Coronary-cameral fistula is an abnormal termination of coronary arteries.[1-8] This type of abnormal communication arising from a coronary artery and draining into one of the cardiac chambers is termed as a CCF, rather than a coronary artery fistula. These CCFs usually arise from the RCA and commonly draining into right-sided chambers. Origination of the fistula from the left coronary system is less frequent. In addition, CCFs are present in 0.002% of the overall population and represents 0.4% of all cardiac malformations.[3] It has been reported that 40 to 55% of cases with CCF are asymptomatic.[4] The number of symptomatic patients tends to increase after the age of 20 years. However, the incidence of CCF in pediatric cases is unknown.

Children are mostly asymptomatic and presenting symptoms may usually develop at older ages.[1,2] Patients typically present with dyspnea, easy fatigability, angina pectoris, and other nonlocalizing complaints. These symptoms are due to a left-to-right shunt or ischemia related to coronary steal phenomenon.[1-8] The degree of shunting determines the degree of clinical symptoms and the age of presentation. In large fistulas, congestive heart failure, myocardial ischemia, rupture of dilated coronaries, hemopericardium or peripheral embolization may also develop. From the clinical perspective, the presence of a continuous murmur at the right parasternal area and radiologic evidence of increased pulmonary vasculature in acyanotic children may suggest a cardiac fistula. The differential diagnosis includes patent ductus arteriosus, ruptured sinus of Valsalva, ventricular septal defect, and aortopulmonary window.[1-8] Electrocardiography, coronary artery imaging, and echocardiography are helpful modalities for the definite diagnosis.

The closure of CCFs is recommended in both symptomatic and asymptomatic patients.[1-8] Fistulas can be closed with percutaneous techniques using detachable balloons, platinum micro-coils or steel coils.[3,8] Factors favoring the success of transcatheter closure include the ability to cannulate the feeding branch adequately and safely, and the presence of a single, narrow restrictive drainage site. Multiple communications between the fistula and coronaries and the presence of large branches may decrease the success of transcatheter closure of CCF.[3,8] The diameter of the fistula tract determines the feasibility of closure using percutaneous techniques. Otherwise, surgical closure of large CCFs is recommended to avoid cardiac complications.[1-8]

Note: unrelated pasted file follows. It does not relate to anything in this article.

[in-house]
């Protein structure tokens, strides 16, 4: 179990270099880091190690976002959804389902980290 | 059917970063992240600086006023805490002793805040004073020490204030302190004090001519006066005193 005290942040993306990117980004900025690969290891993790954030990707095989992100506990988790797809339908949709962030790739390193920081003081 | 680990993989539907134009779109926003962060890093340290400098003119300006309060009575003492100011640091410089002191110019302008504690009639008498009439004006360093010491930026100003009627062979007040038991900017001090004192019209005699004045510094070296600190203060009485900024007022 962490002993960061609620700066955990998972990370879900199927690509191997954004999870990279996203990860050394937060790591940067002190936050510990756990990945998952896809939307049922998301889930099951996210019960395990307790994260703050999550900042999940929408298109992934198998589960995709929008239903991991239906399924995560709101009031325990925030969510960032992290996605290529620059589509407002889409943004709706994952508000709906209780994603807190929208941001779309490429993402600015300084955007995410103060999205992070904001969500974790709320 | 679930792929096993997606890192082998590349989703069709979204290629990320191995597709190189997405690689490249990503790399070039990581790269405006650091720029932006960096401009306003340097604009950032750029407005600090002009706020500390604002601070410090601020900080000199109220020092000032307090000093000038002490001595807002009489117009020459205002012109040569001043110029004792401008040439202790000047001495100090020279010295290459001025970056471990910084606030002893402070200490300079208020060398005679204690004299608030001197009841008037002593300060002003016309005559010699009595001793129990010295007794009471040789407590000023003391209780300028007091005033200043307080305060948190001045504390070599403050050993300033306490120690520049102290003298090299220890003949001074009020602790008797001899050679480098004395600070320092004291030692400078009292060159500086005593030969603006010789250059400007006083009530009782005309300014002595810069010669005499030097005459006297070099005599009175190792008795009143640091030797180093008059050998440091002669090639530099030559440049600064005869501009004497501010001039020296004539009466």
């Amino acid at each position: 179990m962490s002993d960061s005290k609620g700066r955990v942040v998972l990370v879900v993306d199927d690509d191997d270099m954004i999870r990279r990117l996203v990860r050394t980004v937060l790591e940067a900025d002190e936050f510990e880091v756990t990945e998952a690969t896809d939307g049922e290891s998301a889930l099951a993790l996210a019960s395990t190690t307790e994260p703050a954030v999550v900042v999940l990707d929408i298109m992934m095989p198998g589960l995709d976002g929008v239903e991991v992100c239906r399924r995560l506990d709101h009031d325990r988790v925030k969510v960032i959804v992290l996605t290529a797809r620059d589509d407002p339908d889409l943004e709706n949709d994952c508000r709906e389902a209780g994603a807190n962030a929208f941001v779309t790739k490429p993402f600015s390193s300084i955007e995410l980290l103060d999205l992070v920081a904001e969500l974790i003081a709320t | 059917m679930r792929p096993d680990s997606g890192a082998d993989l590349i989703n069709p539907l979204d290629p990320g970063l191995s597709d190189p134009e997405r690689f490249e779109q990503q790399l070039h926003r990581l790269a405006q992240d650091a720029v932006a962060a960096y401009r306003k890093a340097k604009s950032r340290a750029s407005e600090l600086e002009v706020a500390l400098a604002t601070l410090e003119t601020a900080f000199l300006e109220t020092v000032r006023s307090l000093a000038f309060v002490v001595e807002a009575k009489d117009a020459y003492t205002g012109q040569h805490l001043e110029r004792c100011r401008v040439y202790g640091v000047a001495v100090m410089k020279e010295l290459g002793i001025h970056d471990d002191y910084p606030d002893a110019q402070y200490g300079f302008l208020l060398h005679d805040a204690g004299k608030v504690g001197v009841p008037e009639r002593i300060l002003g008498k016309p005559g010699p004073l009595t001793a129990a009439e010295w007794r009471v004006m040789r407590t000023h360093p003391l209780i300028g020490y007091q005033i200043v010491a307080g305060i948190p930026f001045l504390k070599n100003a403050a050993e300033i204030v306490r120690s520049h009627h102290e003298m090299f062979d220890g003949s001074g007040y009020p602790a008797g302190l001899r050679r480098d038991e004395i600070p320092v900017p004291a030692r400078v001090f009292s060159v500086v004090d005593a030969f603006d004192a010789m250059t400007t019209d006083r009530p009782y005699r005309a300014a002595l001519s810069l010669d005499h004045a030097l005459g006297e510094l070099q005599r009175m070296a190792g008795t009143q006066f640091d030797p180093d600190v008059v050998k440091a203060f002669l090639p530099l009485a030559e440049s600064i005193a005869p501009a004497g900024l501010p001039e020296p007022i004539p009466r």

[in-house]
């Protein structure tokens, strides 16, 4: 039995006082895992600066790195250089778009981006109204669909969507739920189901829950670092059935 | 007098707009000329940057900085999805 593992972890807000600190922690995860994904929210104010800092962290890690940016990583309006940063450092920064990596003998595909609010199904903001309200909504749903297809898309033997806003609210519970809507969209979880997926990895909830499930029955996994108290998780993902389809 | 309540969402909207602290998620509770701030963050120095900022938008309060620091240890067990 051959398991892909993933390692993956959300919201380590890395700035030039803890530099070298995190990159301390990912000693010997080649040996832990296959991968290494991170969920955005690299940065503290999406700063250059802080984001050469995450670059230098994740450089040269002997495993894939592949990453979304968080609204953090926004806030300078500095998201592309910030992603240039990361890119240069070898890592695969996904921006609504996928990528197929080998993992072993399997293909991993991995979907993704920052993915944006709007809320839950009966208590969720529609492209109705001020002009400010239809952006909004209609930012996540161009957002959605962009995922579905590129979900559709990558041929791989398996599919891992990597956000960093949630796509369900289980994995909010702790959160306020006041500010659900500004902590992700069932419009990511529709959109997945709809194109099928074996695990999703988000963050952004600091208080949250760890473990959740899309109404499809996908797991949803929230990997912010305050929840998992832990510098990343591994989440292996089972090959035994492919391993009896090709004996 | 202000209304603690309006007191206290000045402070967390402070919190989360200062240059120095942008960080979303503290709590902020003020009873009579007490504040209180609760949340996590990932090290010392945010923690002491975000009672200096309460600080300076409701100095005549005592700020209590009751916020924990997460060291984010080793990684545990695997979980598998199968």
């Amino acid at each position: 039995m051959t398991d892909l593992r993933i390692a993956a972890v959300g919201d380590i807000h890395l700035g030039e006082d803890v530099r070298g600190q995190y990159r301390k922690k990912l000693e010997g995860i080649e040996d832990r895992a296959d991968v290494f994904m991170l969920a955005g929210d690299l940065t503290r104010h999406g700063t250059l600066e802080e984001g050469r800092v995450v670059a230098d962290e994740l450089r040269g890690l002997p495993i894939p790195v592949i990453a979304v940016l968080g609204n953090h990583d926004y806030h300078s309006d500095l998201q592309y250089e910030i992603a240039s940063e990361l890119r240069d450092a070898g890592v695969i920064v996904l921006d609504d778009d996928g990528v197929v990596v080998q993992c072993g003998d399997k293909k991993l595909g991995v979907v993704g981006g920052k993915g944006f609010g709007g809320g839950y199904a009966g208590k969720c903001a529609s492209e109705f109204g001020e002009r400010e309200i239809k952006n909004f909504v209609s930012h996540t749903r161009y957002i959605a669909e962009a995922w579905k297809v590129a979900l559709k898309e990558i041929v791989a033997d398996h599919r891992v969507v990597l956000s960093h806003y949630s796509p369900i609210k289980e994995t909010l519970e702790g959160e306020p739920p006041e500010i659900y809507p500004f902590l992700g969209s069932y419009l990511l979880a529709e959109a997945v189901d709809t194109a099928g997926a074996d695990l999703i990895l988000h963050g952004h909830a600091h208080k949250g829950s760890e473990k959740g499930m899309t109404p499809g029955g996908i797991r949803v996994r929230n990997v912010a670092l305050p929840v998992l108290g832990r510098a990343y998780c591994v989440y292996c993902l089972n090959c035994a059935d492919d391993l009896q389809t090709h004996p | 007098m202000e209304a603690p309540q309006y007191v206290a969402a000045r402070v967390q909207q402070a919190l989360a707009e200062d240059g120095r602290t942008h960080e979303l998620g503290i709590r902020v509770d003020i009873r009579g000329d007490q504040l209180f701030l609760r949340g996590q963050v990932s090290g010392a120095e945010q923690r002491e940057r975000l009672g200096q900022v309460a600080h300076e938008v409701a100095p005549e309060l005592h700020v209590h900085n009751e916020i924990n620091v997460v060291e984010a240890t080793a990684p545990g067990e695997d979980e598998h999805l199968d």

Currently, surgical closure techniques include ligation of the fistula alone (with or without cardiopulmonary bypass) or combined coronary artery bypass grafting after ligation.[1,3,5-7] In addition, thoracotomy or median sternotomy incisions can be used. The goal is the closure of the inlet and outlet tract of the fistula and division of the communication between the coronary artery and the terminal outflow area. Anatomically, CCFs often present with two different characteristics: In the first type, coronary segment proximal to the origin of the fistula is dilated, but the distal segment is normal. These fistulas can be closed by epicardial ligation. Ligation site can be the origin of the fistula or both proximal and distal coronary segment around the origin of fistula tract. In the latter case, coronary bypass grafting is necessary after ligation. In the second type of presentation, coronary artery is dilated and fistula terminates in the right or left chambers of the heart. In these cases, CCFs are ligated by intracardiac purse-string sutures at the site of termination with cardiopulmonary bypass.[4,5,7] Although surgical closure is simple in most cases, surgeon should determine the precise location and tract of the fistula before the operation. The clear mental image of the fistula should be established before operation. From the surgical view, fistulas can be first exposed macroscopically during operation and are simply ligated. Second, arteriotomy is performed to expose the origin of the fistula and an intraarterial ligation of the origin site is made. Third, termination site is exposed within the cardiac chambers or great vessels and fistula is closed internally.

In the repair of large CCFs, the only disadvantage may be seen during delivery of cardioplegia solution.[7] As the fistula is giant in size, an excessive left-to-right shunt may cause coronary ischemia and infarction of the distal coronary system due to steal phenomenon during cardioplegia delivery.[7] To avoid this complication, total cardiopulmonary bypass was initially established and, then, the right atrium was opened and fistula outlet was immediately closed during the delivery of cardioplegia solution in our case. This allowed the proper delivery of cardioplegia to the left coronary system, particularly to the left ventricle. Alternatively, retrograde delivery of cardioplegia can be a safer alternative in certain cases. In conclusion, coronary-cameral fistulas are rarely diagnosed in clinical practice, particularly in childhood. The closure is recommended to prevent endocarditis, coronary ischemia, and associated myocardial dysfunction. Of note, surgical closure is needed in the management of large coronary-cameral fistulas.

Declaration of conflicting interests
The authors declared no conflicts of interest with respect to the authorship and/or publication of this article.

Funding
The authors received no financial support for the research and/or authorship of this article.

Keywords : Childhood; coronary-cameral fistula; left anterior descending artery; right atrium